Classes: Tuesday/Thursday 2:30-3:45pm


Course description

Metaphysics studies the fundamental nature of our reality and of our selves. Questions considered are: Is there a fundamental level of reality describable by physics alone? When and how do particles compose larger objects? How can one object constitute another? What constitutes a person or a self? Do we have free will or is free will inconsistent with the laws of nature? What are laws of nature? Why does the universe exist?  



All readings are either linked to below or will be distributed through Blackboard. However, here are some useful introductory metaphysics textbooks:

Earl Conee and Theodore Sider, Riddles of existence: a guided tour of metaphysics. Oxford University Press, 2005.

John W. Carroll and Ned Markosian, An introduction to metaphysics. Cambridge University Press, 2010.




2% will be deducted from the student’s final mark for every unexcused absence. If a student is going to miss a lecture, he/she must contact the instructor prior to that lecture.

Article analysis. Due Monday, October 17. Worth 20%.

Choose an article from the reading list. Summarise what the article is trying to do then critically analyse it. 1000-1500 words. Upload to blackboard before deadline.

Research paper. Due Monday, November 28. Worth 40%.

Choose a topic from the course, write a philosophical essay on it. 2500-3500 words. Upload to blackboard before deadline.

Final exam (exam period is Mon – Sat, Dec 12 – 17). Worth 40%.

No late papers will be accepted, or any missed examination rescheduled, without a doctor’s signed medical excuse or without proof of some other serious emergency. If a student is going to miss a paper deadline or an examination, he/she must contact the instructor in advance to give a reason. Proof of the student’s excuse is due immediately upon the student’s return to class.





Week 1: What is metaphysics?

Tuesday, August 30

Optional reading: “On what grounds what” – Jonathan Schaffer, 2009 (read only section 1).

Thursday, September 1

Required reading: “On what grounds what” – Jonathan Schaffer, 2009 (read only section 1).

Optional additional reading: “On what there is” – W.V.O. Quine, 1948.


Week 2: The idea that everything is physical

Tuesday, September 6

Required reading: “A Definition of Physicalism” – Philip Pettit, 1993.

Optional additional reading: “There is no question of physicalism” – Hugh Mellor and Tim Crane, 1990.

Thursday, September 8

Required reading: (i) “Reply to Pettit” – Tim Crane, 1993; (ii) “Microphysicalism without contingent micro-macro laws” – Philip Pettit, 1994.


Week 3: Supervenience, dependence, and entailment

Tuesday, September 13

Required reading: (i) “Does Physicalism Need Fixing?” – Chris Daly, 1995; (ii) “Microphysicalism, Dottism, and Reduction” – Philip Pettit, 1995.

Thursday, September 15

Required reading: “Armchair metaphysics” – Frank Jackson, 1998 (read only sections 1-4).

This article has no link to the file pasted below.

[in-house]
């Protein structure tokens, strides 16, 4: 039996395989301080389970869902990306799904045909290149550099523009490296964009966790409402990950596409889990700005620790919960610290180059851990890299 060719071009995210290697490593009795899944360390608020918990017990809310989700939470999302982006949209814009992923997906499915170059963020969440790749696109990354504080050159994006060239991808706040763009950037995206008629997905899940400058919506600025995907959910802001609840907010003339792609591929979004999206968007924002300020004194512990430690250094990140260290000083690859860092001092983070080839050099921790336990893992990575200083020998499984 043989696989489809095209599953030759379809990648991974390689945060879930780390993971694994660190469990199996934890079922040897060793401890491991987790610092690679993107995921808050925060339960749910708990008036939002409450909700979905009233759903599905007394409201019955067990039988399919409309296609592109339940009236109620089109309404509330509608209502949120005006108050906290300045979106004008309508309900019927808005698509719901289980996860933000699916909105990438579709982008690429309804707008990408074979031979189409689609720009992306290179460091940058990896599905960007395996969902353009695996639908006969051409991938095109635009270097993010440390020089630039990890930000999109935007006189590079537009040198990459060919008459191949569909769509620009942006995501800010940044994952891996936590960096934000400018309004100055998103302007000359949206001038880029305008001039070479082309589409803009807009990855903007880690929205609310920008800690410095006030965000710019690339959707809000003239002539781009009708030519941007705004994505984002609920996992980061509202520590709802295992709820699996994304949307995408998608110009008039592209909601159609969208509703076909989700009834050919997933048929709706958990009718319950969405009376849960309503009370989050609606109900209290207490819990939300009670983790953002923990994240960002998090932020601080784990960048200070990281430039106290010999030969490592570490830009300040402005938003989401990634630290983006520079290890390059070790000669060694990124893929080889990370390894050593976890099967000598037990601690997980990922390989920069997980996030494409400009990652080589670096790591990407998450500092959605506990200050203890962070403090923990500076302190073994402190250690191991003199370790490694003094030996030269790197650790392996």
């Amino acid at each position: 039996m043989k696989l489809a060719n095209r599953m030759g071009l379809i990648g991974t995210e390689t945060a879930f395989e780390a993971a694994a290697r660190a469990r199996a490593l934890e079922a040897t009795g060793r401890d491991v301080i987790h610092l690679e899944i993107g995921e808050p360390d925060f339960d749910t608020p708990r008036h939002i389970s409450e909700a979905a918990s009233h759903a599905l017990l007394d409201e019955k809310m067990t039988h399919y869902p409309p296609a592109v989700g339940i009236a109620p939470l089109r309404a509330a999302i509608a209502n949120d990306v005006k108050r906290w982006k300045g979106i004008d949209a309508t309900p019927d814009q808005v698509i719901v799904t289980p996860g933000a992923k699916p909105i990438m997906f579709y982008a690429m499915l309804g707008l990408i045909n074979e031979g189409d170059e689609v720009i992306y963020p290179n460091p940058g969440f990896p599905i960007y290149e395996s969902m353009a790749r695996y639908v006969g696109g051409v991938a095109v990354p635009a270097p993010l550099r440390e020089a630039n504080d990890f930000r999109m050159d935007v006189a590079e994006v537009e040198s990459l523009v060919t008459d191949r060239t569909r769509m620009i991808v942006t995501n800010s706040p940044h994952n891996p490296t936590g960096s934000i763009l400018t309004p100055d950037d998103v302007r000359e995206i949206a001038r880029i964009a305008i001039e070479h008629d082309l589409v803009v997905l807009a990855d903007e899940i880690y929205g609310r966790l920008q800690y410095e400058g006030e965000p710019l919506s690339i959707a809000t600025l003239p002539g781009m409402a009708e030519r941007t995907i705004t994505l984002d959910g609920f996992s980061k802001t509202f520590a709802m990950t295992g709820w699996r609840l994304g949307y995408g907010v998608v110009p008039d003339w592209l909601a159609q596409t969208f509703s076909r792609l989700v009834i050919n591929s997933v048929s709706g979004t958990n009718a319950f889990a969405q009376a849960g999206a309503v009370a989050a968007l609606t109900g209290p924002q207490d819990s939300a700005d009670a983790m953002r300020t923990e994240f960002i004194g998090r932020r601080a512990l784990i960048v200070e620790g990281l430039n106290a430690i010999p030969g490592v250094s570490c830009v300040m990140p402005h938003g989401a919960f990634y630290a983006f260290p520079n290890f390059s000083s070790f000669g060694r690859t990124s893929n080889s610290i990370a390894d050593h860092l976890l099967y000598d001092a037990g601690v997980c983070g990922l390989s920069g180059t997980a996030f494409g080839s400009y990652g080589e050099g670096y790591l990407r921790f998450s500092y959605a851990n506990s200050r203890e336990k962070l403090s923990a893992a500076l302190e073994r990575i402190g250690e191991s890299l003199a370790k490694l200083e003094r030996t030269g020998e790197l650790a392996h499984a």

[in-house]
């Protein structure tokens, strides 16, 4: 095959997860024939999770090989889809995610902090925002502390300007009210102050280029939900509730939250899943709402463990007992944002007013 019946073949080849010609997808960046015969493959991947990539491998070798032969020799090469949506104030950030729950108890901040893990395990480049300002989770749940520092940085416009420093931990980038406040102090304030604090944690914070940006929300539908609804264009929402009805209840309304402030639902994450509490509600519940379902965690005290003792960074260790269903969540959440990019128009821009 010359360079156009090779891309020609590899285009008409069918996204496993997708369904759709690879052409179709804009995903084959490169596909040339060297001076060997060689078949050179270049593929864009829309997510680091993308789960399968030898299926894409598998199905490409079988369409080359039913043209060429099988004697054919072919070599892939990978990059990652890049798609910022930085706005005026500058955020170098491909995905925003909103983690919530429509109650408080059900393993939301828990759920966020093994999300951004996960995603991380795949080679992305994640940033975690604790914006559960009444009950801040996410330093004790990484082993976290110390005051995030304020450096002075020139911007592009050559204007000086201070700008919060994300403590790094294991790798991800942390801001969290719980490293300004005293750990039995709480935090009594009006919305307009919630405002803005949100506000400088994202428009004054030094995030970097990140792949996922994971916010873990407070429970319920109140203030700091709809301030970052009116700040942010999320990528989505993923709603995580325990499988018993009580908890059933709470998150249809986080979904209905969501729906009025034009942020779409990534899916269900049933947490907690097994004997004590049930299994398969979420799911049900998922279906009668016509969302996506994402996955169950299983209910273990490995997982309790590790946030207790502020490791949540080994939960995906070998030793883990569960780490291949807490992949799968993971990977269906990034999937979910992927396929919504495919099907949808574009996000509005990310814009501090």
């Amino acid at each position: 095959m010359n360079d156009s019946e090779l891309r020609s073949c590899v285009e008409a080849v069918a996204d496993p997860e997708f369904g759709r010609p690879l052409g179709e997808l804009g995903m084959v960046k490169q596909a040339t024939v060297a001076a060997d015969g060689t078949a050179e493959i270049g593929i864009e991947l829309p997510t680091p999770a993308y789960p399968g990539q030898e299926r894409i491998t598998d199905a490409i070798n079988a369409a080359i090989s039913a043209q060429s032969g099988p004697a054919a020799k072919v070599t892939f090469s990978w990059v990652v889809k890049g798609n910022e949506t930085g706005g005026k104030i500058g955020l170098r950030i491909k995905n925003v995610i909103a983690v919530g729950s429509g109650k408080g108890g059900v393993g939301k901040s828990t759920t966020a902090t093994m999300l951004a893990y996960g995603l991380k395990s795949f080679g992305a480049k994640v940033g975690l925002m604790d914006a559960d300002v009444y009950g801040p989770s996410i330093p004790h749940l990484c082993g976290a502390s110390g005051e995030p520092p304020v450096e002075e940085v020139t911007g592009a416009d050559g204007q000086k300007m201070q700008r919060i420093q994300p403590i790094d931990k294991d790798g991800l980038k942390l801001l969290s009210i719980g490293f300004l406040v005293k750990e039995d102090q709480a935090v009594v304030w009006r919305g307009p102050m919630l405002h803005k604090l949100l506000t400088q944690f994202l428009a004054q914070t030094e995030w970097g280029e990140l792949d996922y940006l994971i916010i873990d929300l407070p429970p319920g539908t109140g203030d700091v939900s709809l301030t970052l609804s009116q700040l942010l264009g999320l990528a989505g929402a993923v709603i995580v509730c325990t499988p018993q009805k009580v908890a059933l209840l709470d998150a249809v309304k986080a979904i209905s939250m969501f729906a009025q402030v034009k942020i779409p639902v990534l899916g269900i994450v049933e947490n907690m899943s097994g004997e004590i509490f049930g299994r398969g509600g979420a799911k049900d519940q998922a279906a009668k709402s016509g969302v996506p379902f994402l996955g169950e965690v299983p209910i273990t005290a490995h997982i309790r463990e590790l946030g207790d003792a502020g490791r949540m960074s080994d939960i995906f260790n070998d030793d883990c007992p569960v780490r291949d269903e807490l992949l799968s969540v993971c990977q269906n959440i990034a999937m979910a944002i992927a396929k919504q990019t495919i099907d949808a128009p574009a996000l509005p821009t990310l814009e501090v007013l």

Week 4: Conditions for composition I

Tuesday, September 20

Required reading: “Restricted composition” Ned Markosian, 2008.

Thursday, September 22

Required reading: “Restricted composition” Ned Markosian, 2008.


Week 5: Conditions for composition II

Tuesday, September 27

Required reading: “A defence of mereological universalism”  – James van Cleve, 2008.

Thursday, September 29

Required reading: “Moving faster than light” – Hud Hudson, 2002.


Week 6: Composition and identity

Tuesday, October 4

Required reading: “Many-One Identity” – David Baxter, 1988.

Optional additional reading: “Composition is identity: framing the debate” – Aaron Cotnoir, 2014.

Thursday, October 6

Required reading: “Against composition as identity” – Kris McDaniel, 2008.


Week 7: Constitution and identity

Tuesday, October 11

Required reading: “Constitution” – Theodore Sider, 2005.

Thursday, October 13

Required reading: “Why constitution is not identity” – Lynne Rudder Baker, 1997.


Article analysis due: Monday, October 17.


Week 8: Personal identity I

Tuesday, October 18

Required reading: “Personal identity: a materialist account” – Sydney Shoemaker, 1984.

Optional additional reading: “Personal identity” (sections 5.1-5.3) – Carroll and Markosian, 2010.

Thursday, October 20

Required reading: “Personal identity: the dualist theory” – Richard Swinburne, 1984.


Week 9: Personal identity II

Tuesday, October 25

Required reading: “How to determine which is the true theory of Personal Identity” – Richard Swinburne, 2012.

Thursday, October 27

Required reading: “Against simplicity” – Sydney Shoemaker, 2012.


Week 10: Free will I

Tuesday, November 1

Required reading: “The Incompatibility of Free Will and Determinism” – Peter van Inwagen, 1975.

Optional additional reading: “Free will and determinism” – Theodore Sider, 2005.

Thursday, November 3

Required reading: “Are We Free to Break the Laws?” – David Lewis, 1981.

Optional additional reading: “Free will and determinism” – Theodore Sider, 2005.


Week 11: Free will II

Tuesday, November  8

Required reading: TBA

Thursday, November 10

Required reading: TBA


Week 12: Laws of nature

Tuesday, November 15

Required reading: “Laws of nature” (sections 4.1-4.3) – Carroll and Markosian, 2010.


Thursday, November 17

Required reading: “Laws of nature” (sections 4.4-4.5) – Carroll and Markosian, 2010.



Week 13: Thanksgiving recess (nov 21 – 25)


Week 14: Why is there something rather than nothing?

Tuesday, November 29

Required reading: “The puzzle of reality: why does the universe exist?” – Derek Parfit, 1998.

Thursday, December 1

Required reading: “Response to Derek Parfit” – Richard Swinburne, 1998.


Week 15: Revision

Tuesday, December 6

Thursday, December 8

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